bioRxiv preprint doi: https://doi.org/10.1101/785360; this version posted October 10, 2019. The copyright holder for this preprint (which was not certified by peer review) is the author/funder. All rights reserved. No reuse allowed without permission.
Authors: Elis Newham1*, Pamela G. Gill2,3*, Philippa Brewer3, Michael J. Benton2, Vincent
Fernandez4,5, Neil J. Gostling6, David Haberthür7, Jukka Jernvall8, Tuomas Kankanpää9, Aki
5 Kallonen10, Charles Navarro2, Alexandra Pacureanu5, Berit Zeller-Plumhoff11, Kelly Richards12,
Kate Robson-Brown13, Philipp Schneider14, Heikki Suhonen10, Paul Tafforeau5, Katherine
Williams14, & Ian J. Corfe8*.
10 1School of Physiology, Pharmacology & Neuroscience, University of Bristol, Bristol, UK.
2School of Earth Sciences, University of Bristol, Bristol, UK.
3Earth Science Department, The Natural History Museum, London, UK.
4Core Research Laboratories, The Natural History Museum, London, UK.
5European Synchrotron Radiation Facility, Grenoble, France.
15 6School of Biological Sciences, University of Southampton, Southampton, UK.
7Institute of Anatomy, University of Bern, Bern, Switzerland.
8Institute of Biotechnology, University of Helsinki, Helsinki, Finland.
9Department of Agricultural Sciences, University of Helsinki, Helsinki, Finland.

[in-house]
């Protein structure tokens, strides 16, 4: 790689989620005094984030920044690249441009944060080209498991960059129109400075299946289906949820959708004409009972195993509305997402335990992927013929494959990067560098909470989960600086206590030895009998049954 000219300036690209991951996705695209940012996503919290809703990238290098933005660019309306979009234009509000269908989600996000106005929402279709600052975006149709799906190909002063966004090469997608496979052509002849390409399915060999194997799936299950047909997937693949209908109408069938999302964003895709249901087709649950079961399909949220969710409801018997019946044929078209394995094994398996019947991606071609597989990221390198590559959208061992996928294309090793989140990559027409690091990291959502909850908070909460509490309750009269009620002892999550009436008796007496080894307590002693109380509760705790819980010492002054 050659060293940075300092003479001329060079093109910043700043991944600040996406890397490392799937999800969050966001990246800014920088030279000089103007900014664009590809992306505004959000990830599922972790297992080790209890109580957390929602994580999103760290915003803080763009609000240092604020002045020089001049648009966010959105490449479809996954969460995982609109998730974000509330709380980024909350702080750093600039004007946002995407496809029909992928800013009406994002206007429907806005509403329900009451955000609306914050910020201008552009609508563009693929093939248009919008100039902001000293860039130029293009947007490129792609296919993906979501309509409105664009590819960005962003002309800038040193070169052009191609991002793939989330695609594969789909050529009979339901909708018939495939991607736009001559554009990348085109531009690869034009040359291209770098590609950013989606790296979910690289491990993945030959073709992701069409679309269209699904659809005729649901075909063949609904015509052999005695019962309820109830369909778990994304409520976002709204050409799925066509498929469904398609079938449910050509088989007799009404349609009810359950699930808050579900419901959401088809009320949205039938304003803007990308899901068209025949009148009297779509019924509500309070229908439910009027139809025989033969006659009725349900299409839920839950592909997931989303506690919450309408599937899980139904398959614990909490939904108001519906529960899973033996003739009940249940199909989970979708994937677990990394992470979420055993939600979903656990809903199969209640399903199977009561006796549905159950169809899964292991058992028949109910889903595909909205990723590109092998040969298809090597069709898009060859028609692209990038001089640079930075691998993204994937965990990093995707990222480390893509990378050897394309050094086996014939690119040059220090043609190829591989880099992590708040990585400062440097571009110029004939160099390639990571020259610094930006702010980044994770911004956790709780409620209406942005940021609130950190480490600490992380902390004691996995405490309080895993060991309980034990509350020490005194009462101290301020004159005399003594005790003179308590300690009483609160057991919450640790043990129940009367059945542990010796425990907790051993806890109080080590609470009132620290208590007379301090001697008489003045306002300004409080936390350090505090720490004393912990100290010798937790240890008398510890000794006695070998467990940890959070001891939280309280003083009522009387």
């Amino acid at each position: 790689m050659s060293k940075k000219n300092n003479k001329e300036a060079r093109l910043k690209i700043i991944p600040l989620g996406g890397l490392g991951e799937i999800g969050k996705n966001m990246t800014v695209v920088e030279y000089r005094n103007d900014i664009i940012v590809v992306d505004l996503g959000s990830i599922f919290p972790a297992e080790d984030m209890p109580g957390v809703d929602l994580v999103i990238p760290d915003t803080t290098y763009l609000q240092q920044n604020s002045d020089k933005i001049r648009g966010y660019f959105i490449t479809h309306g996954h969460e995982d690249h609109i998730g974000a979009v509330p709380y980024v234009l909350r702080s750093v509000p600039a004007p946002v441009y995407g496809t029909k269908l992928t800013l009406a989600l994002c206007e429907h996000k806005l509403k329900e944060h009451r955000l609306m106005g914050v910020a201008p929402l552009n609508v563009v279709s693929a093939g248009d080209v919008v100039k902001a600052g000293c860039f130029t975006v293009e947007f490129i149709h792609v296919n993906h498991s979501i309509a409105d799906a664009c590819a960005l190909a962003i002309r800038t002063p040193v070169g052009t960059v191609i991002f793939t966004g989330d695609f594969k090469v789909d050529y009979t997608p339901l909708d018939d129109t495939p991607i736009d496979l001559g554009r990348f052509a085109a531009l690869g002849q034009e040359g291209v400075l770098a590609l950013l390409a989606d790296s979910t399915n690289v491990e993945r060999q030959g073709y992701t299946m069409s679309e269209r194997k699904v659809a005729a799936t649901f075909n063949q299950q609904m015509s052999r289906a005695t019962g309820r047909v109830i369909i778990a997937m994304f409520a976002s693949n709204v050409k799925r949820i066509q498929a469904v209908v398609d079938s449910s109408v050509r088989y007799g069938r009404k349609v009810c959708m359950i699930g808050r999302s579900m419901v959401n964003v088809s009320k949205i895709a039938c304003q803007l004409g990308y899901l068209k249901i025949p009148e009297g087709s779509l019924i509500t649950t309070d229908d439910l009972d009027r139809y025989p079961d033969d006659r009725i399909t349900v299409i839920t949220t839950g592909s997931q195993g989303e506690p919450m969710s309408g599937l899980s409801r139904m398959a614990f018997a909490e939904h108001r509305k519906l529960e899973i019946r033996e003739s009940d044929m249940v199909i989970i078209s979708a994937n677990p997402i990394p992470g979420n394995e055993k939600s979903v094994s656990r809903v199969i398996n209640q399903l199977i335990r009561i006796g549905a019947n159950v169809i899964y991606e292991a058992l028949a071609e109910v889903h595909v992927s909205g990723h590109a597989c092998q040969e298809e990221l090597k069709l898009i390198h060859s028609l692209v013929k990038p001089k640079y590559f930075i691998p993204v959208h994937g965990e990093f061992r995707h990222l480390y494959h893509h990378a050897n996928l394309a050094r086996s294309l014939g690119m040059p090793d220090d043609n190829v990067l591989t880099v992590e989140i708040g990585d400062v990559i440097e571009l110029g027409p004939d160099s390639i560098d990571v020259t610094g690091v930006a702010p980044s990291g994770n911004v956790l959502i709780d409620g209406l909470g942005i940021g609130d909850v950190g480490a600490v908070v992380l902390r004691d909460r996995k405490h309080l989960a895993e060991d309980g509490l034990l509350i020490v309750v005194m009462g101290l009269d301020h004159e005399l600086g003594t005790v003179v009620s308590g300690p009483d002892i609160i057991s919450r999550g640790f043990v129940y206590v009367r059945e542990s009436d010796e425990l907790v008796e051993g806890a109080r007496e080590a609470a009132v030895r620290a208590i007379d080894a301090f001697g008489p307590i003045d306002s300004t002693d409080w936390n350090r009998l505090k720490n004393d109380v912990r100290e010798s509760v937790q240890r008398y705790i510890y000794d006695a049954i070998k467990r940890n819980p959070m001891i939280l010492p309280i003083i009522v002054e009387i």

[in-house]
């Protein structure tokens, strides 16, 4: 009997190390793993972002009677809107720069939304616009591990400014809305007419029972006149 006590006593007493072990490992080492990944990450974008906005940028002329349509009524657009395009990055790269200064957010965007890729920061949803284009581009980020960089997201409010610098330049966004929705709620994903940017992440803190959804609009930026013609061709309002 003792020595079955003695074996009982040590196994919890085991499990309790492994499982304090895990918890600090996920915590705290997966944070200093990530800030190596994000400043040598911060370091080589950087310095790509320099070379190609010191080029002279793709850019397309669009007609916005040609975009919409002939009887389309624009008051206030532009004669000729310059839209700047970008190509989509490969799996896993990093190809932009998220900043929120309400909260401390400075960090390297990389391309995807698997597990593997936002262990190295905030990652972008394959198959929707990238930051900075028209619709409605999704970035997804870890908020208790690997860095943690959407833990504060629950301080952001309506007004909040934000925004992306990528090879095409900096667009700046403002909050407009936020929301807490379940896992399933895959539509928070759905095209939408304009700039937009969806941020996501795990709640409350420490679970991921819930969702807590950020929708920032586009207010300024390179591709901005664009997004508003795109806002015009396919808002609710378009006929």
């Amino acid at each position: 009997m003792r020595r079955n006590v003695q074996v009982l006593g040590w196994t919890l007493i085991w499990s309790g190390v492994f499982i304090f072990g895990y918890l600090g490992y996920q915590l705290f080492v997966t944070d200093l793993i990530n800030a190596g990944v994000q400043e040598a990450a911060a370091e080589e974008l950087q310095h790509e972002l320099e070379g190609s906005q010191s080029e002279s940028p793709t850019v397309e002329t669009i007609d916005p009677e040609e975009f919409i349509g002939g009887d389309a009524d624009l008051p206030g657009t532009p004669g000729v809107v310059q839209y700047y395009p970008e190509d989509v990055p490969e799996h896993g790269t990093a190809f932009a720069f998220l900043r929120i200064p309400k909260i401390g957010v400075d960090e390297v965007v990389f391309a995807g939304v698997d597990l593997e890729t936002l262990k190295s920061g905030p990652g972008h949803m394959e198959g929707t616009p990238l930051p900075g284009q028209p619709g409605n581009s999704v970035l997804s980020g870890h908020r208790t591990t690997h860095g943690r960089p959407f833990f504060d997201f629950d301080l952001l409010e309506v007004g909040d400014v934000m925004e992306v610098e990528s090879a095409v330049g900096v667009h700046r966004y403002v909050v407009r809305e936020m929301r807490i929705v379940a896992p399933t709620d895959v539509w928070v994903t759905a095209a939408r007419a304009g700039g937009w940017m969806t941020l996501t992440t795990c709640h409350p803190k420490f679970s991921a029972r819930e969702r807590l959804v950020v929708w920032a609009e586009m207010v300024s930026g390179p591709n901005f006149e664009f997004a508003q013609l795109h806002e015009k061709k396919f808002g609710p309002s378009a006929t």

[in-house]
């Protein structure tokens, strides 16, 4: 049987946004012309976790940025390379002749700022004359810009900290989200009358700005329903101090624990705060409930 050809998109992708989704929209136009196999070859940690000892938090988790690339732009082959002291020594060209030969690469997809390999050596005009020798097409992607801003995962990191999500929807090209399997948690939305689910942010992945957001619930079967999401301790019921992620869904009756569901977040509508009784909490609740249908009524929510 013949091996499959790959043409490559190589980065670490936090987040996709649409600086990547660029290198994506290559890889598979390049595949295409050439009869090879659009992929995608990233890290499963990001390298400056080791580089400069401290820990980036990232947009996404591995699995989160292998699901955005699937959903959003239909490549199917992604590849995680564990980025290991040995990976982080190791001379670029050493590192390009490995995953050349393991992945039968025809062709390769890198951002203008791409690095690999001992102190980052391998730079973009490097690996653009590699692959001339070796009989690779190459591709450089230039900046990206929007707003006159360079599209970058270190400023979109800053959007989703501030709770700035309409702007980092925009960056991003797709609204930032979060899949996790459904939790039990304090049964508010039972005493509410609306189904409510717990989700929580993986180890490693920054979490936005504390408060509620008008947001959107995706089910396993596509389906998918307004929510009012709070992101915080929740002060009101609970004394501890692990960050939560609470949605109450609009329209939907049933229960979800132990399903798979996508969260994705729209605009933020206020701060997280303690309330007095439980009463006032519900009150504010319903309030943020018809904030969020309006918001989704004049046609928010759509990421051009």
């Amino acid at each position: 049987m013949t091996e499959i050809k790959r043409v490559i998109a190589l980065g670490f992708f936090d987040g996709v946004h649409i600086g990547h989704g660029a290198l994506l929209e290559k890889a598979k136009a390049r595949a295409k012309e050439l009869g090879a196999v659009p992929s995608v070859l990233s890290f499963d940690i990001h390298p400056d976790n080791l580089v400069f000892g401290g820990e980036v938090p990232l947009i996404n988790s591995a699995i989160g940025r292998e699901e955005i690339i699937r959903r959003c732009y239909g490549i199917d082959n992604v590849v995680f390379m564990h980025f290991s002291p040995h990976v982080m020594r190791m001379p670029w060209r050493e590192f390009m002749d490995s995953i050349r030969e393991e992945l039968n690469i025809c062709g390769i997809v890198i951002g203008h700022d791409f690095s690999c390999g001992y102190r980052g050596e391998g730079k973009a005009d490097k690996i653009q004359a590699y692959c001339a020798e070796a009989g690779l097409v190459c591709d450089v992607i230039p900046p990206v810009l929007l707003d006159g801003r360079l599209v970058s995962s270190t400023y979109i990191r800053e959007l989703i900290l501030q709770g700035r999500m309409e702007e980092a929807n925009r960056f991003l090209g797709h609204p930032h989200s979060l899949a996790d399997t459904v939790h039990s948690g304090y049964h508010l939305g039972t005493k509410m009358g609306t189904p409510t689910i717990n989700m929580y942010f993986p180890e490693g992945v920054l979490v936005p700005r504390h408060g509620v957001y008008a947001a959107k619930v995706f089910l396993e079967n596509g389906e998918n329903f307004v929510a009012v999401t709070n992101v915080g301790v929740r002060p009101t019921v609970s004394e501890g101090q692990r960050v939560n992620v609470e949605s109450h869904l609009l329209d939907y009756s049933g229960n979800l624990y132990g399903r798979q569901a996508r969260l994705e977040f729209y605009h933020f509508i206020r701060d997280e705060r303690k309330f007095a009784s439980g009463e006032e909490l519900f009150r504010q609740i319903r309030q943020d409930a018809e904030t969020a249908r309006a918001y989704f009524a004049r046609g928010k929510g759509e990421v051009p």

10Department of Physics, University of Helsinki, Helsinki, Finland.
20 11Helmholtz-Zentrum Geesthacht, Zentrum für Material-und Küstenforschung GmbH Germany.
12Oxford University Museum of Natural History, Oxford, OX1 3PW, UK.
bioRxiv preprint doi: https://doi.org/10.1101/785360; this version posted October 10, 2019. The copyright holder for this preprint (which was not certified by peer review) is the author/funder. All rights reserved. No reuse allowed without permission.
13Department of Anthropology and Archaeology, University of Bristol, Bristol, UK.
14Faculty of Engineering and Physical Sciences, University of Southampton, Southampton, UK.
endothermy arose, with few studies of stem-mammals on key aspects of endothermy such as
10 proxy) considerably longer than comparably sized living mammals, but similar to reptiles.
Morganucodon also had femoral blood flow rates (a maximum metabolic rate proxy)
intermediate between living mammals and reptiles. This shows maximum metabolic rates
increased evolutionarily before basal rates, and that contrary to previous suggestions of a Triassic
origin, Early Jurassic stem-mammals lacked the endothermic metabolism of living mammals.
One Sentence Summary: Surprisingly long lifespans and low femoral blood flow suggest
reptile-like physiology in key Early Jurassic stem-mammals.
Main Text: Recent discoveries and analyses have revolutionized our knowledge of Mesozoic
20 mammals, revealing novel aspects of their ecology (1, 2) development (3, 4) systematics (2, 4)
and macroevolution (5, 6). However, details of physiology are more difficult to determine from
mammals are endotherms, possessing the ability to control and maintain metabolically produced
bioRxiv preprint doi: https://doi.org/10.1101/785360; this version posted October 10, 2019. The copyright holder for this preprint (which was not certified by peer review) is the author/funder. All rights reserved. No reuse allowed without permission.